Despite those criticisms, Britain's conditional seal of approval is important for Huawei as a counterbalance to American pressure.
Germany and Italy also seem reluctant to ban it. Germany recently opened a test laboratory similar to the one in Britain.
New Zealand has blocked an application by Spark, a phone network, to use Huawei's gear on national-security grounds.
But it has not blacklisted the firm outright. Poland, which arrested both a Chinese Huawei employee
and one of its own citizens on espionage charges in January, has pleaded for Western unity.
Huawei itself points out that no evidence of back doors has ever been found and argues that implementing them would be commercial suicide.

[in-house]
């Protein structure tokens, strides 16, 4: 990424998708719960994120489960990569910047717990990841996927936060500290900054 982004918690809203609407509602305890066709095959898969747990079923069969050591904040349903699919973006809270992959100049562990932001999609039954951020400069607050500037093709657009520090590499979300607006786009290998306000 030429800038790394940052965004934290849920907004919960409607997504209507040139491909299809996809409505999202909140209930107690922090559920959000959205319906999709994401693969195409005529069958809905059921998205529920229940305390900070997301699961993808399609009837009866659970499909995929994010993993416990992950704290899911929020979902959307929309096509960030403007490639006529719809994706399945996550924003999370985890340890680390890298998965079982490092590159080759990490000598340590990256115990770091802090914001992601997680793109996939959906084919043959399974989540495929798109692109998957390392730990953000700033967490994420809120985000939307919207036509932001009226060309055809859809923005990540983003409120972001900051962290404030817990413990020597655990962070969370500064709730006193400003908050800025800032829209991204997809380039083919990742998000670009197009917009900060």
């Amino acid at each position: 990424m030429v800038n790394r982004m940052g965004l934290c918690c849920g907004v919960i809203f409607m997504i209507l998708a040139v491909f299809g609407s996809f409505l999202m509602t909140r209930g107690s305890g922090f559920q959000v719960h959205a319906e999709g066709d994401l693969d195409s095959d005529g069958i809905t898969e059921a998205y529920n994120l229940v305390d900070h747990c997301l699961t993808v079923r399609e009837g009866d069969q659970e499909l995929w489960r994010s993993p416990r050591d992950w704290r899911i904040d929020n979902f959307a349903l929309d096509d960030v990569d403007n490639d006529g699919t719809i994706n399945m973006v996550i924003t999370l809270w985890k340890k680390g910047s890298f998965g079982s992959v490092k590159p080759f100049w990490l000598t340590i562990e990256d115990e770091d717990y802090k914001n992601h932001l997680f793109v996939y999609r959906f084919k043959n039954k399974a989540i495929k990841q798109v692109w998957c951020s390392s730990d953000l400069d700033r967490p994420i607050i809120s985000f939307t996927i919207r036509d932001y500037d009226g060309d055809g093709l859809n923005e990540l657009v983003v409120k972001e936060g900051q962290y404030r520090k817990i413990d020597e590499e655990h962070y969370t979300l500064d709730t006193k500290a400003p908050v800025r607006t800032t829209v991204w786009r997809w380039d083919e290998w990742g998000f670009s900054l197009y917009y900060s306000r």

The firm's tone is both conciliatory and defiant. Mr Ren has described American concerns as "politically motivated"
and said that the country will be unable to "crush" his firm. Huawei has said it will address Britain's criticisms but that doing so will take years.
The arguments are about more than coding. Huawei is a Chinese champion.
As an aspirant superpower, China sees technology as a vital national interest.
The incumbent superpower, America, thinks similarly and a technological cold war is developing between the two.
Britain, pondering its place in the world after Brexit, is a traditional ally of America but is also courting Chinese investment.
Canada's position is the trickiest of all, at least for now.
Its government must decide by March 1st whether Ms Meng's extradition hearing can go ahead.
In what are widely seen as reprisals for her arrest, two Canadian citizens have been detained in China.
A third has been sentenced to death for drug-smuggling, after initially being sentenced to 15 years in prison.
Expect the temperature to carry on rising.